All 8 Hawks That Live in Florida (Field Guide) - Explore Stunning Pics & ID

A majestic Cooper's hawk with brown and white plumage perched on a tree branch amid green foliage. The bird, facing forward with its head turned slightly to the side, stands out against a background of branches and a clear blue sky, capturing the natural beauty of Naples, Florida.


Hawks in Florida are a sight to behold, showcasing the state's diverse and thriving ecosystem. Understanding and identifying these magnificent birds is not only a thrilling experience but also crucial for preserving their natural habitat. In this field guide, we will explore the features, habitat, and actions of the eight hawk species found in Florida, accompanied by stunning photographs for easy identification.

Whether you love watching birds or enjoy being in nature, studying Florida's hawk population provides an exciting opportunity to experience the wilderness. Let's begin this journey together and discover more about these amazing birds of prey.

Florida: A Paradise for Hawks

Florida is a haven for hawks, with its diverse ecosystems and abundant prey resources making it an ideal habitat for these majestic raptors. Here's why Florida stands out as a paradise for hawks:

1. Varied Ecosystems

From coastal wetlands and marshes to pine forests and oak hammocks, Florida boasts a wide range of habitats that support different species of hawks. These habitats provide the necessary food sources, nesting sites, and perching locations for hawks to thrive.

2. Abundant Prey Resources

Florida's rich biodiversity ensures a plentiful supply of prey for hawks. The state is home to numerous small mammals, reptiles, amphibians, and birds that serve as vital food sources for these raptors. This abundance of prey ensures that hawks can find sustenance year-round.

3. Top Predators

Hawks play a crucial role as top predators in maintaining ecosystem balance. By preying on small mammals and birds, they help control populations and prevent potential ecological imbalances. Understanding the importance of hawks in the food web is essential for conserving Florida's delicate ecosystems.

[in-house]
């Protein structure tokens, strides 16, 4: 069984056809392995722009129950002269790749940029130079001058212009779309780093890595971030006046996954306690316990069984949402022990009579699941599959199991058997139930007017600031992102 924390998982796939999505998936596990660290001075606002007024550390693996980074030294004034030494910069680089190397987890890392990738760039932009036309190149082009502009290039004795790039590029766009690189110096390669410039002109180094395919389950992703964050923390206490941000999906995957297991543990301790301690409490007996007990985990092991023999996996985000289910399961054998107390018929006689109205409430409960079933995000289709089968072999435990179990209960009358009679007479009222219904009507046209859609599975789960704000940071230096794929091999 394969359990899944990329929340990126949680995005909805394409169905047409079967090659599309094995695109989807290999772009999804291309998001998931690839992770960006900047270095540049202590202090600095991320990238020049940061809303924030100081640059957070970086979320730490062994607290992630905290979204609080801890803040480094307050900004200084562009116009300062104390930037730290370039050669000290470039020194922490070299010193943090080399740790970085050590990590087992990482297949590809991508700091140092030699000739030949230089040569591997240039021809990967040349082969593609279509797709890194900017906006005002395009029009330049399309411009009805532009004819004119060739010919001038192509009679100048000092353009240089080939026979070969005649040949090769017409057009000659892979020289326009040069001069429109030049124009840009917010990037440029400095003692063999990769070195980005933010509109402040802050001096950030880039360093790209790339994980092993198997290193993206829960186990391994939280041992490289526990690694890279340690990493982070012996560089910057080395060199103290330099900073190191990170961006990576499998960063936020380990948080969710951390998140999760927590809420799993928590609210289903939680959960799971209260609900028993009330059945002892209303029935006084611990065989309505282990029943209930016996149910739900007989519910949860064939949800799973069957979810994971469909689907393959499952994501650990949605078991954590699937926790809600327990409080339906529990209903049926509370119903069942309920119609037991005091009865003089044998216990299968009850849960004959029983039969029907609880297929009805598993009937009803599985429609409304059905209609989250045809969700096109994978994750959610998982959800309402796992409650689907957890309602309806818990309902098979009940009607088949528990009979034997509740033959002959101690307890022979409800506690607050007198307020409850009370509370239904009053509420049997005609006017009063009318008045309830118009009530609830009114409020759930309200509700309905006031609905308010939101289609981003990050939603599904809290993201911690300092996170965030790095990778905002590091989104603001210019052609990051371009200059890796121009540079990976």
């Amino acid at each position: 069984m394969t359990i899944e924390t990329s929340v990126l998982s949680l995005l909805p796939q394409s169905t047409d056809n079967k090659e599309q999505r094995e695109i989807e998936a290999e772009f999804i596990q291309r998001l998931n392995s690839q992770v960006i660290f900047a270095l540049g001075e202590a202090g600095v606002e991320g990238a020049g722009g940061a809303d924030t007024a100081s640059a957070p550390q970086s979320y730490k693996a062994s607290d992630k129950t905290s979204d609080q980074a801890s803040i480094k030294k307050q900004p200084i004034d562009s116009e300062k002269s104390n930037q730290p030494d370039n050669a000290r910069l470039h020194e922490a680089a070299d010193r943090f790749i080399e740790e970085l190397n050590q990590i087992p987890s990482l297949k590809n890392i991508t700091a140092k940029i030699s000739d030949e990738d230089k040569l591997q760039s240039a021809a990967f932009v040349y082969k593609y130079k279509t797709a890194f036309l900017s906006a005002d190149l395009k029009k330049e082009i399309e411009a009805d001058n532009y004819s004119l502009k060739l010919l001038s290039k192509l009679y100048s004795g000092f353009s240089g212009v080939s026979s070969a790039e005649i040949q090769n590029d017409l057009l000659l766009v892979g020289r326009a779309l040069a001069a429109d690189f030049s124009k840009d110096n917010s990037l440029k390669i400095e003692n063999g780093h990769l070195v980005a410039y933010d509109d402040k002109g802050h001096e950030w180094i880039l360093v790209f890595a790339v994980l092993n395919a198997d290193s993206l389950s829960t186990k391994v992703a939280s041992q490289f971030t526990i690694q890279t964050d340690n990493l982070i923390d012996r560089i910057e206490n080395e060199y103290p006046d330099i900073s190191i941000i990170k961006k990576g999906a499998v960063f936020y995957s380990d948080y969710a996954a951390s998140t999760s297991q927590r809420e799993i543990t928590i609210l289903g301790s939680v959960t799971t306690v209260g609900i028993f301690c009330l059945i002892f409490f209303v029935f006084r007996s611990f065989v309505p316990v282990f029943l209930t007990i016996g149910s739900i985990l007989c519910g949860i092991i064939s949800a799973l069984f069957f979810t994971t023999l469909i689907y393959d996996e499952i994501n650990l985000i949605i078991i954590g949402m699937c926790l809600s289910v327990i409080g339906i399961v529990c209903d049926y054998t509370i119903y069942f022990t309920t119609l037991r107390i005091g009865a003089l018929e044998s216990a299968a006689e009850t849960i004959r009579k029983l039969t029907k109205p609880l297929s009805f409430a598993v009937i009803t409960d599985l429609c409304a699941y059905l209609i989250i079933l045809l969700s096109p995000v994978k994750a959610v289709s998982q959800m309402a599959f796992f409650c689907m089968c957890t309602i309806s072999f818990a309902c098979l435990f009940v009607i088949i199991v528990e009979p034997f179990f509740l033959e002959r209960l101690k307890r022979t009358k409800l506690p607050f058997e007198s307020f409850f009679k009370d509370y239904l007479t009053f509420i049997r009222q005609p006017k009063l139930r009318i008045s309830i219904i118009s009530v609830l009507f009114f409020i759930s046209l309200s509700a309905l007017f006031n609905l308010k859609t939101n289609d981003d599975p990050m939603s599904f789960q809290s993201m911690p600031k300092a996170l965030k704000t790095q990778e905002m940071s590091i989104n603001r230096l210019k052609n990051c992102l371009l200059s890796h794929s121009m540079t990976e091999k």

The diverse landscapes and ample food sources in Florida make it an attractive destination for hawks. These raptors have adapted to various habitats and hunting strategies to thrive in this unique environment. As we delve into the characteristics, habitat preferences, and behaviors of the eight hawk species found in Florida, we will gain a deeper appreciation for their role in this avian paradise.

1. Red-shouldered Hawk

A red-shouldered hawk, a majestic bird, stands on a wooden fence. It has a brownish-red breast, dark wings with white spots, and bright yellow talons. The background is a mix of out-of-focus green leaves and tree branches.

The Red-shouldered Hawk (Buteo lineatus) is a medium-sized hawk species known for its distinctive markings and vocal calls. Here are the key points to help you identify this beautiful bird:


The Red-shouldered Hawk has a reddish-orange underpart and shoulder, with black and white wings and tail. It has a relatively long tail compared to other hawks, and its head features a black cap and a pale throat.


This hawk species prefers wooded areas near water sources such as swamps, rivers, and wetlands. They can also be found in suburban areas with large trees.


Red-shouldered Hawks are known for their loud, piercing calls that sound like "kee-yer" or "kee-aah." They use these calls to establish territories and communicate with their mates. These hawks are also skilled hunters, feeding on small animals like snakes, frogs, rodents, and occasionally small birds.

Hunting Methods

When hunting, Red-shouldered Hawks typically perch on high branches or tree snags, scanning the ground for prey. Once they spot something of interest, they swoop down to capture it using their sharp talons.